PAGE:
Are you getting the idea?  If this hasn't knocked your socks off, you need to take your pulse. 

If you have just a little more time you can easily set this up for your students to receive a weekly report on their "behaviors"  ACCOMPLISHMENTS!  We don't celebrate our student success enough! 

My suggestion? From the dashboard click on the "invite parents and students" link found at the bottom of the class box.  I believe it would be less time consuming if you had your students come and  type in their email address in the "Type Parent Email" box.   





Make sure you have taught your students to bake a cake with a file in it just in case the "parent email" police are watching and you are arrested for providing student emails instead of parent emails.  ��





This post was inspired by Hamilton County ESC consultant Allison Curran.



Tuesday, May 13, 2014

In a Perfect World

"In a perfect world, doing research would simply mean you could shout your question out the window and have an answer shouted back to you. In a perfect digital world, you could type your research topic into Google and immediately have your research done for you. While most of us are unlikely to try the first method of research, all of us have probably done the second. " http://www.shmoop.com/common-core-standards/ccss-ela-literacy-ccra-w-8.html


W.CCR.8–that’s the 8th College and Career Readiness anchor standard within the Writing strand of the Common Core State Standards for ELA / Literacy–reads as follows:

Gathering relevant information from multiple print and digital sources, assessing the credibility and accuracy of each source, and integrating the information while avoiding plagiarism.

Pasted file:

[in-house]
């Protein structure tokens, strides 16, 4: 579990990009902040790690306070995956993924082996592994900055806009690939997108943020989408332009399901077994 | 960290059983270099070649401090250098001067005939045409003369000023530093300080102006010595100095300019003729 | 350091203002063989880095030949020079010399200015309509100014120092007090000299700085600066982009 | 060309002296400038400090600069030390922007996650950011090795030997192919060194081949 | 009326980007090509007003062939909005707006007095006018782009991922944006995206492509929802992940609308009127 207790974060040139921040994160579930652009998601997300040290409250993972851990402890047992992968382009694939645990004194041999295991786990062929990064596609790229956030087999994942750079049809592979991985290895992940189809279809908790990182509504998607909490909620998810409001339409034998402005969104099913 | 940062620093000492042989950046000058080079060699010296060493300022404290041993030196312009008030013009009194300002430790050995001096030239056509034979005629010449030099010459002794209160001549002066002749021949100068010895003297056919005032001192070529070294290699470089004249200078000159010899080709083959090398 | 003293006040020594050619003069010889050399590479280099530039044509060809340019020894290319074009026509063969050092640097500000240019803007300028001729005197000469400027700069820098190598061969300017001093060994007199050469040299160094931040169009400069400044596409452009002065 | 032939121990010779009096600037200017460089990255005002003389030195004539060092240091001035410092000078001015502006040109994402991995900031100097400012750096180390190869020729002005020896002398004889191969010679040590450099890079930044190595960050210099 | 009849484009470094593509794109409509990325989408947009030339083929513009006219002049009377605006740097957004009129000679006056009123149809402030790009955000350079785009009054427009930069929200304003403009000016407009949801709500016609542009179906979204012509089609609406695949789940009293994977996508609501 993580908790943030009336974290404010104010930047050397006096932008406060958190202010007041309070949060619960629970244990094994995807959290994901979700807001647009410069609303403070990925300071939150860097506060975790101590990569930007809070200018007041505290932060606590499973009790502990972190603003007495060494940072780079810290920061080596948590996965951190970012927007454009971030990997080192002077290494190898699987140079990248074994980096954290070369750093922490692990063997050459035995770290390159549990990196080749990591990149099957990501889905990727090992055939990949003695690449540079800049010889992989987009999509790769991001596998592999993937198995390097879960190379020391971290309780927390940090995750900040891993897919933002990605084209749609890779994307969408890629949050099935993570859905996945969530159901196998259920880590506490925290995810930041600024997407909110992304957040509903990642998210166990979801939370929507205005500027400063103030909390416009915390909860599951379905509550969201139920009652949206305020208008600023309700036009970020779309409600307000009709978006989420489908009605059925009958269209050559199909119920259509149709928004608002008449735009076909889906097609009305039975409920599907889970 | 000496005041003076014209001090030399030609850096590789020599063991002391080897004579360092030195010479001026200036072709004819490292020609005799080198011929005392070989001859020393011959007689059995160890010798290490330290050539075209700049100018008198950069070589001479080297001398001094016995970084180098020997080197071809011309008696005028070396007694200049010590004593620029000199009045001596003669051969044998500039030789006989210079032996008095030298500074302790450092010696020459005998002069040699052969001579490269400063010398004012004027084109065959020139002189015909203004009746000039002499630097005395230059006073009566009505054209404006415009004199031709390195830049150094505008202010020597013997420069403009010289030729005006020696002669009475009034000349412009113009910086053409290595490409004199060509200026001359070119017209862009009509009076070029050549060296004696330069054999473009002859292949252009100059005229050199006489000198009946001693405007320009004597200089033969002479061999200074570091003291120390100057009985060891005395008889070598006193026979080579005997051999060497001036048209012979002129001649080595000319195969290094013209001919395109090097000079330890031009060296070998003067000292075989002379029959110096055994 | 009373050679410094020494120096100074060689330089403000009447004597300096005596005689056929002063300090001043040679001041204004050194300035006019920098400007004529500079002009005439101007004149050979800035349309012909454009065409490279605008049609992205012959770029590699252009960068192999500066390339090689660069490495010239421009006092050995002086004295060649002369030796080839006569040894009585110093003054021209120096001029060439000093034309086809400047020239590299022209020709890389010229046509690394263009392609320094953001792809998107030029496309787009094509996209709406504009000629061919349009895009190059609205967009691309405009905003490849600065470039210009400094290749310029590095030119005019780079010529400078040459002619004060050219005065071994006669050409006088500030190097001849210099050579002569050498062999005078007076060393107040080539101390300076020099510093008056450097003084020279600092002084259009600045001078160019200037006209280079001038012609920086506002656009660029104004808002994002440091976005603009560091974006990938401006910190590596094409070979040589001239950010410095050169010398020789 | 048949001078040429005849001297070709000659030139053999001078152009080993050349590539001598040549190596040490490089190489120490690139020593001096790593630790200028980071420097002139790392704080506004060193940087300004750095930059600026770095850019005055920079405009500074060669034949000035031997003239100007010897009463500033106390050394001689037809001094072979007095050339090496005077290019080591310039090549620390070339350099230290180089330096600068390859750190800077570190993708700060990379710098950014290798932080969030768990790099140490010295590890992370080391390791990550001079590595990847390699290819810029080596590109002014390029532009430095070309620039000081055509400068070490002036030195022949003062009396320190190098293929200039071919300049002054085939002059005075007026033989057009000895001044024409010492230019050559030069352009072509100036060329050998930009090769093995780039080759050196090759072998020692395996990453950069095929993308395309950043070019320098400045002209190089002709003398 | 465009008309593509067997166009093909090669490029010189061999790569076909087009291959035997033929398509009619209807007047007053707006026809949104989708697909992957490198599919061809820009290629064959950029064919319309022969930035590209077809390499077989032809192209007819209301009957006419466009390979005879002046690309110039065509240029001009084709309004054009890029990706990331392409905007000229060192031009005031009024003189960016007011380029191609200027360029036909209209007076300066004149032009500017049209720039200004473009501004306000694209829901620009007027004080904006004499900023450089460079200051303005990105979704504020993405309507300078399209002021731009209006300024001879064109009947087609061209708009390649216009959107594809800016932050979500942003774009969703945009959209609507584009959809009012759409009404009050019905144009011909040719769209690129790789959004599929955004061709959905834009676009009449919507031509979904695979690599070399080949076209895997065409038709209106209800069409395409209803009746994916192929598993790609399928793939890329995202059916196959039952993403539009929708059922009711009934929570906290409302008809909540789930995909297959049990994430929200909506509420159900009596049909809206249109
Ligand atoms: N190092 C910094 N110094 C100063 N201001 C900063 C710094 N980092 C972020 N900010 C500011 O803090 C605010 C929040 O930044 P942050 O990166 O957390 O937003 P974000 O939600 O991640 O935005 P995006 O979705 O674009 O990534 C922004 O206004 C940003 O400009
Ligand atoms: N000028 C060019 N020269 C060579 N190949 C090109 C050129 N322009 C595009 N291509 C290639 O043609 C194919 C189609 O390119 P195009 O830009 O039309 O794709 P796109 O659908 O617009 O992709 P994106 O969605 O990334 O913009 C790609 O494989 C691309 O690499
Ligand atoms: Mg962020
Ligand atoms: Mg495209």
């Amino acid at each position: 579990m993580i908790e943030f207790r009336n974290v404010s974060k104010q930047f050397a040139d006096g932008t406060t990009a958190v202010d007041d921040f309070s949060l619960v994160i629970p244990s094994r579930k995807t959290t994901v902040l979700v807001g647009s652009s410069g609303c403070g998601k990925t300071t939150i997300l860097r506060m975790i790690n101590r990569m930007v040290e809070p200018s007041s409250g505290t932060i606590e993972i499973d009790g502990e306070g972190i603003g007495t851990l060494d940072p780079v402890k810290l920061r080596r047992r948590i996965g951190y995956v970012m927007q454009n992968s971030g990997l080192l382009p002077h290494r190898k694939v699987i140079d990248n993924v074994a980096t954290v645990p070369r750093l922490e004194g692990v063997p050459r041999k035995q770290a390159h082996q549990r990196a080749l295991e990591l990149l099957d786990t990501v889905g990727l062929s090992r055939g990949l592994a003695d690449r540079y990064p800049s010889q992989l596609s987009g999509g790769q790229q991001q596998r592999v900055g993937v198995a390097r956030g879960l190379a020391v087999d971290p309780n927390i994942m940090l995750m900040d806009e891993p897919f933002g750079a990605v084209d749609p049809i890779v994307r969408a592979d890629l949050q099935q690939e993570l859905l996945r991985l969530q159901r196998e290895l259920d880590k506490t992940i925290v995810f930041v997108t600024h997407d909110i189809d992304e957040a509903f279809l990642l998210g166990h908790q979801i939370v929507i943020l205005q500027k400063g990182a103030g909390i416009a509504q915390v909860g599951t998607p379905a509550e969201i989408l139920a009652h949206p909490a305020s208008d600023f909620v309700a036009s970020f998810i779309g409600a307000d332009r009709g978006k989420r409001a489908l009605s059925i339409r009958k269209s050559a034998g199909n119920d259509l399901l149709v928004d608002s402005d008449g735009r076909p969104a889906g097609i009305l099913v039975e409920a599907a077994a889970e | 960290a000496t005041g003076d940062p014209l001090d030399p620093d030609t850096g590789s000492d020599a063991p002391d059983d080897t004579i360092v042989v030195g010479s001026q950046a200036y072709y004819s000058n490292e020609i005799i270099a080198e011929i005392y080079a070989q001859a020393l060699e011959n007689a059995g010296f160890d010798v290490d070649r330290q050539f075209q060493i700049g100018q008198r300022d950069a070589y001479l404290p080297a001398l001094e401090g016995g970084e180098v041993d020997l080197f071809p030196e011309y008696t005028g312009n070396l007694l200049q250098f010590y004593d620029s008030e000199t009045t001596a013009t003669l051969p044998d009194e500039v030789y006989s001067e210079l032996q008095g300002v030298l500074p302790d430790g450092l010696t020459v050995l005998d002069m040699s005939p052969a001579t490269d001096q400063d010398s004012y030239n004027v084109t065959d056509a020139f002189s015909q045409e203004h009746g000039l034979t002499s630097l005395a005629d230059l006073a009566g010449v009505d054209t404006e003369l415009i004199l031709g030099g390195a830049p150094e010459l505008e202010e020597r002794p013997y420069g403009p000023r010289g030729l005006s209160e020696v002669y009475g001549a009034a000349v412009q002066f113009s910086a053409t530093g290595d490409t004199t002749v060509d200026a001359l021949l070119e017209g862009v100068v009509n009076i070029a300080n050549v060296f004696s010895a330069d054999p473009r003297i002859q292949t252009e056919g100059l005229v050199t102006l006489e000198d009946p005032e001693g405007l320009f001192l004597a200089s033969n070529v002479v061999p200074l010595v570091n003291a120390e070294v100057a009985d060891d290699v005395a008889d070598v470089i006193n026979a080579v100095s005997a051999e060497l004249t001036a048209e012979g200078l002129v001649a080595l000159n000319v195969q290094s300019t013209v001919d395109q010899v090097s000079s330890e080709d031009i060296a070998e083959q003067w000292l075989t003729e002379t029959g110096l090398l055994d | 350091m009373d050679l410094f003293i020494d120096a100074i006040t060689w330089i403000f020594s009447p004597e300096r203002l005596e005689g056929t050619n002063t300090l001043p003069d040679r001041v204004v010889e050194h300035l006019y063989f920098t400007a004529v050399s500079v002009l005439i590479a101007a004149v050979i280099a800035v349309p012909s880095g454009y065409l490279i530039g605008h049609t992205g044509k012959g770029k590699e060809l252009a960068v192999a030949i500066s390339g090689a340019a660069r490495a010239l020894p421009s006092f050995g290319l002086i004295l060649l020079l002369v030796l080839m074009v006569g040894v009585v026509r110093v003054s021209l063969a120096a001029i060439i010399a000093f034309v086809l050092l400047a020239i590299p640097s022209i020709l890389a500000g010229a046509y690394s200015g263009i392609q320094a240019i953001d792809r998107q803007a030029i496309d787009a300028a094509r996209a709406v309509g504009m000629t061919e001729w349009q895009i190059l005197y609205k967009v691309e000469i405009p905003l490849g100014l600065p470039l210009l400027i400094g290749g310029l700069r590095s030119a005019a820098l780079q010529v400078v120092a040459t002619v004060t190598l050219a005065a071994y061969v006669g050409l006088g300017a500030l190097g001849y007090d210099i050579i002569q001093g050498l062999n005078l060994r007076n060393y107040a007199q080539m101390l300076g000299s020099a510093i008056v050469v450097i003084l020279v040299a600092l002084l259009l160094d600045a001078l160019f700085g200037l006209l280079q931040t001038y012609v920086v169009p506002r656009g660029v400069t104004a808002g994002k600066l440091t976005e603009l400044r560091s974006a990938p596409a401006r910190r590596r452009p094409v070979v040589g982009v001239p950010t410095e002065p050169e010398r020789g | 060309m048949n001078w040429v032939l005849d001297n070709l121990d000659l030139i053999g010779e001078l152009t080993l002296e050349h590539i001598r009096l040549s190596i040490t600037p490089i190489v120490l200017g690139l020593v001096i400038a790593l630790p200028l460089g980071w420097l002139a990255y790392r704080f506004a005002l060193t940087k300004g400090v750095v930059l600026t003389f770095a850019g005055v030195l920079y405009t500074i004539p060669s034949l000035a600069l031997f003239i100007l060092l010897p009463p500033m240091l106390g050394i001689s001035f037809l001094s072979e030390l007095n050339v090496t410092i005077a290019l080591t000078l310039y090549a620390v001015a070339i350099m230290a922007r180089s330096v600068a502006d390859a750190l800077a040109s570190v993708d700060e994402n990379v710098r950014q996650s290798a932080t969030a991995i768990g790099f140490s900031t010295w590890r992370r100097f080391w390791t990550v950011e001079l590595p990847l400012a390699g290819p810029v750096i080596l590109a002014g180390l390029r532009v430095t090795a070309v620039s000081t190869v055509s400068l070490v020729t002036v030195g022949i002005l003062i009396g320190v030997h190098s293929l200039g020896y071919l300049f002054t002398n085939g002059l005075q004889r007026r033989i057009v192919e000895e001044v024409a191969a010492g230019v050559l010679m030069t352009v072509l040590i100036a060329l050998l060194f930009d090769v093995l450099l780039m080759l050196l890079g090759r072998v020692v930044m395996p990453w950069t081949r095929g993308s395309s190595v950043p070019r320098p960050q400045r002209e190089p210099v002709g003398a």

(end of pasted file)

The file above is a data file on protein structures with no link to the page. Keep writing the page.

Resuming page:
If our students are going to graduate being college and career ready, they will need to master this skill. With the rapid development of technology, it may be the most important 21st century skill.

While working on multigenre research projects EMS teacher Stephanie Johnson has begun working on this standard. A multigenre project enables students to explore a topic in which they are interested and produce various genre pieces, a portfolio, and a pursuit on their topic. Students must research, compile information, synthesize, and produce works in a different way than the more traditional research paper.



Please click here to Annie Patricks's  portfolio. 

I believe that Jennifer Chillman has also touched on this standard with the following projects in her HS marketing class.

Students will explore vacation destinations around the world to develop an understanding of exchange rates and the value of the dollar in other countries. Each team will conduct thorough research of multiple vacation destinations and then select the one that team members believe would allow a person to get the most for $3000 not including airfare. The team will then develop an interactive Glog/digital poster that creatively explains their vacation destination choice, incentives involved, the exchange rate, and expenses incurred during the weeklong vacation.




Sunday, April 20, 2014

Two Great Tech Projects, Three Great EMS/EHS Teachers

Yay for Science , Math & Technology!





I received this email from Miss Mrs. Brittany Hamilton Warmoth.  









"We usually do a newton's laws lab activity with making a "Newton's Cradle" out of golf balls, fishing wire, etc. ...the kids really like it but its a pain because it takes a long time and often our results are skewed because the cradles are not made exactly to scale. ;-)
Found a newton's cradle app created by "geekyouup" that was awesome! There are actually quite a few, but I thought this one was great! It was extremely realistic and the kids even ask to use it/play now that we are finished with the unit! (if they complete other assignments.)"